From lighting to forecasting, here are some tools that will help make your next outdoor event flawless.
Weather is often the most critical factor in outdoor events. Will you have to move the party indoors? Rent a tent? Arrange for ground coverings over muddy areas?
Now, you can take some of the guesswork out of your planning with the services of Precision Weather. This highly trained group of meteorologists will provide you with a seven- or 10-day report on the weather forecast for your event’s exact location. Reports are emailed each morning, and the staff is also available by phone.
Precision Weather was on the job for Reese Witherspoon’s wedding, The Academy Awards, Wolfgang Puck Catering events and Warner Brothers Studios. During her presentation at the 2012 Event Solutions Idea Factory, Executive Director of Warner Brothers’ Special Events Hillary Harris described a panicked phone call she made to Precision Weather hours before an event when skies were threatening. “They told me the rain would stop on the far side of the property, and wouldn’t reach my event,” she said. “They were exactly right.”
Bring on the Bikes
People who choose to avoid parking hassles at festivals and outdoor concerts are turning to bikes as an alternative mode of transportation. But when they get to the venue, where do they park safely and securely? If they’re lucky, the event organizers have arranged for a bike valet service.
This is basically a roped off area where bikers can leave their bikes for free while they are at the event. Typically paid for by the organizer or a sponsor, these services are usually offered in cooperation with a local nonprofit or association that promotes biking. Not only does a valet service help provide a clean event appearance, it can increase attendance and provide sponsorship opportunities.
“Our service is growing,” says Jamie Wine, executive director of Bike Easy in New Orleans. “We parked 1,600 bikes at 16 events in 2011.”
For a list of cities that have organizations that promote bikes, visit the Alliance for Biking and Walking.
EVENT: The 2012 Waste Management Phoenix Open on the PGA Golf Tour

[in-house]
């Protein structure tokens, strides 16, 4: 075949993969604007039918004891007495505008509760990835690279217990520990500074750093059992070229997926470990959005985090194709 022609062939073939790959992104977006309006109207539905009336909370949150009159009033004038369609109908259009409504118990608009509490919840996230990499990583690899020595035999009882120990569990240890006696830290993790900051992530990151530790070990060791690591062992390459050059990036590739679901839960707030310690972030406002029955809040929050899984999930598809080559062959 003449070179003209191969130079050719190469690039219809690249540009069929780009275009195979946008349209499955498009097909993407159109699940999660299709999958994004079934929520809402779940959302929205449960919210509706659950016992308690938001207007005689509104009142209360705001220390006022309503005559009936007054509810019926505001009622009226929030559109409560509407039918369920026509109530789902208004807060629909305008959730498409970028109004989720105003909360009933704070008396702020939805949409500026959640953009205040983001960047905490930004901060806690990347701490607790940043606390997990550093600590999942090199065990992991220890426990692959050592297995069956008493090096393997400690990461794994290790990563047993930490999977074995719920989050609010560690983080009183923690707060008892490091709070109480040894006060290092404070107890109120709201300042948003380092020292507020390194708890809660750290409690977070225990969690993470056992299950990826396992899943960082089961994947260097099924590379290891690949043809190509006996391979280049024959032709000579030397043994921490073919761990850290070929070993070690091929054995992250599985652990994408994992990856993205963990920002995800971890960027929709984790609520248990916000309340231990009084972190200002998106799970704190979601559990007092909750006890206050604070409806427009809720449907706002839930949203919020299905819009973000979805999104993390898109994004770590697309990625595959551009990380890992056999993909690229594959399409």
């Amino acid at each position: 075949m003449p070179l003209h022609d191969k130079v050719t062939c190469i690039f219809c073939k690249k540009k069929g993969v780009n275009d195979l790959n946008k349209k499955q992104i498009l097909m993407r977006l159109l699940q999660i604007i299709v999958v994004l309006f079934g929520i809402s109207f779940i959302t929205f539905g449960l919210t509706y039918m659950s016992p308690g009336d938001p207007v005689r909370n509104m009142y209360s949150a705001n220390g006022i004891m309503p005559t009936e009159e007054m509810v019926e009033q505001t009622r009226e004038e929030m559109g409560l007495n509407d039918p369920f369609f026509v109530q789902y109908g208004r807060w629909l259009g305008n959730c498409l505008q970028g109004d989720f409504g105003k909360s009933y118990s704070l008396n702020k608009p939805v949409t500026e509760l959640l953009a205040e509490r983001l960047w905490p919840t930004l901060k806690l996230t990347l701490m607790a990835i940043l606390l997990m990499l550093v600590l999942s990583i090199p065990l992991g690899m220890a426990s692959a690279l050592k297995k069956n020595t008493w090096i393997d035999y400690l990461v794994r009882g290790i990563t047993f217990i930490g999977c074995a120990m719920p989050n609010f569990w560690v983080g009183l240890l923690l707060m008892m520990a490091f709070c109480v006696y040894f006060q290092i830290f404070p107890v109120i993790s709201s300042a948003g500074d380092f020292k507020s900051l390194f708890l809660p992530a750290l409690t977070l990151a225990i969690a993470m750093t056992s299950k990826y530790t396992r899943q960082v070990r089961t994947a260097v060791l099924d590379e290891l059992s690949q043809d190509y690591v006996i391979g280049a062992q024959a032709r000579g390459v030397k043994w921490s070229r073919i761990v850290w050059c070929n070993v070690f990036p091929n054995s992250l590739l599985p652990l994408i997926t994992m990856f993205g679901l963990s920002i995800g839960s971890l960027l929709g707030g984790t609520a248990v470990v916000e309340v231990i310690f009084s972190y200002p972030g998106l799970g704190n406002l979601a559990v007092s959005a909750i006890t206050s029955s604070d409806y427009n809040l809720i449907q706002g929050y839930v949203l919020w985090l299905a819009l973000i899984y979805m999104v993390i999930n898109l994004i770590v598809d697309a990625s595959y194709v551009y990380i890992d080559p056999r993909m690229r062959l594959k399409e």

ATTENDEES: 500,000 over seven days goals: 90 percent of tournament waste diverted from landfills and 70 percent of total waste being recovered in some form
Strategy 1: Recruit and train volunteer “Recycle Ambassadors” to help people use the recycle bins properly
Strategy 2: Work with each vendor to determine what was being brought onto the site, and recommend green alternatives to containers, packaging, giveaways, food and beverage
Strategy 3: Recycling stations in high traffic areas
Strategy 4: Reusing recycled wastewater from kitchens in portable toilets
Strategy 5: Solar-powered compacters on the course
RESULT: Goals met!
Know your Site
Outdoor event planner Richard Martin reached into his bag of tricks at the 2012 Event Solutions Idea Factory to share site inspection tips with other planners. Here are some of the highlights of his presentation:
• Check the site thoroughly for obstacles that can be overhead, underground or on the surface. Examples: trees, fire hydrants, existing lighting, animals, gas lines, power lines, underground sprinklers. Call the local utility company to locate and mark all underground obstacles.
• Check with local authorities on any nearby construction sites that may interfere with your event. Find out if there are any other events scheduled for the same time as yours.
• Google Earth can be a useful tool for seeing an overall view of your site, along with entrance and egress points, but be careful—it’s often out of date and should not substitute for an in-person site inspection.
• Find out if local schools will be willing to offer parking and buses to the event.
• Have an evacuation plan and rehearse it with all staff.
At your next event, consider blending the entertainment with the venue’s architecture. At a recent event at the Gaylord Palms, musical group Mass Ensemble erected an Earth Harp—a large-scale instrument with strings that ran from the stage, over the crowd and up to the roofline of the adjacent building. The harp produced an eerie, haunting melody that was accompanied by other unusual instruments such as a drum orb.
Event Solutions magazine
by Ann Turner